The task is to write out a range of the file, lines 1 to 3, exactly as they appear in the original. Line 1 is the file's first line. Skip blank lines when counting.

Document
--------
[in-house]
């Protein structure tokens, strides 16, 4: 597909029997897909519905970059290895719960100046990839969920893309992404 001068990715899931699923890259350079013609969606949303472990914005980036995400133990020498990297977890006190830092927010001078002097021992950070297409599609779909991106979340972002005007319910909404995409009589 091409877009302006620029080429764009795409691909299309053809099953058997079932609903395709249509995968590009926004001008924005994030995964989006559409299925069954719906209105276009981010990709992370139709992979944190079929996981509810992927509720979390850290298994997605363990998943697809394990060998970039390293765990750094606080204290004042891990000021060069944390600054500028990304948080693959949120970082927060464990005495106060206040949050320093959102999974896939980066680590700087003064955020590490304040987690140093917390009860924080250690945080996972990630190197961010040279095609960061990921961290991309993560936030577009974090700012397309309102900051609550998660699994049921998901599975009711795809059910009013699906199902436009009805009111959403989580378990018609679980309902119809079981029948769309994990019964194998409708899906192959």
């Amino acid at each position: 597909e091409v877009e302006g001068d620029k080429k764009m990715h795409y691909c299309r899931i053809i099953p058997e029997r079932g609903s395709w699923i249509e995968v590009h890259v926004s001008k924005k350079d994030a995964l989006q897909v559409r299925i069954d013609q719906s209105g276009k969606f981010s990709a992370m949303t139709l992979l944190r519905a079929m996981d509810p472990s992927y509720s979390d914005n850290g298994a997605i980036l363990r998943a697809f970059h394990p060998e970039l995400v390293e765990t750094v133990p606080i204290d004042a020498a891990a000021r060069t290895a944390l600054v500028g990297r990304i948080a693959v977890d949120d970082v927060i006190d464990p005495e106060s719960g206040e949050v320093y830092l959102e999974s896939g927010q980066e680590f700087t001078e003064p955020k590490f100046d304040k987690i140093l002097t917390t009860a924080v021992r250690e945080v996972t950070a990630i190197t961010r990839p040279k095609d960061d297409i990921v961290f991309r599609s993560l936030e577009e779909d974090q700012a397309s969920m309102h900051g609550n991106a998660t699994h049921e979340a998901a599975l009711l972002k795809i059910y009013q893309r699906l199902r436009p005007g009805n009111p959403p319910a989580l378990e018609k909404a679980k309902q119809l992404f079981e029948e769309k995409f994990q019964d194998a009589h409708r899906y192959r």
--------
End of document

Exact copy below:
[in-house]
């Protein structure tokens, strides 16, 4: 597909029997897909519905970059290895719960100046990839969920893309992404 001068990715899931699923890259350079013609969606949303472990914005980036995400133990020498990297977890006190830092927010001078002097021992950070297409599609779909991106979340972002005007319910909404995409009589 091409877009302006620029080429764009795409691909299309053809099953058997079932609903395709249509995968590009926004001008924005994030995964989006559409299925069954719906209105276009981010990709992370139709992979944190079929996981509810992927509720979390850290298994997605363990998943697809394990060998970039390293765990750094606080204290004042891990000021060069944390600054500028990304948080693959949120970082927060464990005495106060206040949050320093959102999974896939980066680590700087003064955020590490304040987690140093917390009860924080250690945080996972990630190197961010040279095609960061990921961290991309993560936030577009974090700012397309309102900051609550998660699994049921998901599975009711795809059910009013699906199902436009009805009111959403989580378990018609679980309902119809079981029948769309994990019964194998409708899906192959």
């Amino acid at each position: 597909e091409v877009e302006g001068d620029k080429k764009m990715h795409y691909c299309r899931i053809i099953p058997e029997r079932g609903s395709w699923i249509e995968v590009h890259v926004s001008k924005k350079d994030a995964l989006q897909v559409r299925i069954d013609q719906s209105g276009k969606f981010s990709a992370m949303t139709l992979l944190r519905a079929m996981d509810p472990s992927y509720s979390d914005n850290g298994a997605i980036l363990r998943a697809f970059h394990p060998e970039l995400v390293e765990t750094v133990p606080i204290d004042a020498a891990a000021r060069t290895a944390l600054v500028g990297r990304i948080a693959v977890d949120d970082v927060i006190d464990p005495e106060s719960g206040e949050v320093y830092l959102e999974s896939g927010q980066e680590f700087t001078e003064p955020k590490f100046d304040k987690i140093l002097t917390t009860a924080v021992r250690e945080v996972t950070a990630i190197t961010r990839p040279k095609d960061d297409i990921v961290f991309r599609s993560l936030e577009e779909d974090q700012a397309s969920m309102h900051g609550n991106a998660t699994h049921e979340a998901a599975l009711l972002k795809i059910y009013q893309r699906l199902r436009p005007g009805n009111p959403p319910a989580l378990e018609k909404a679980k309902q119809l992404f079981e029948e769309k995409f994990q019964d194998a009589h409708r899906y192959r």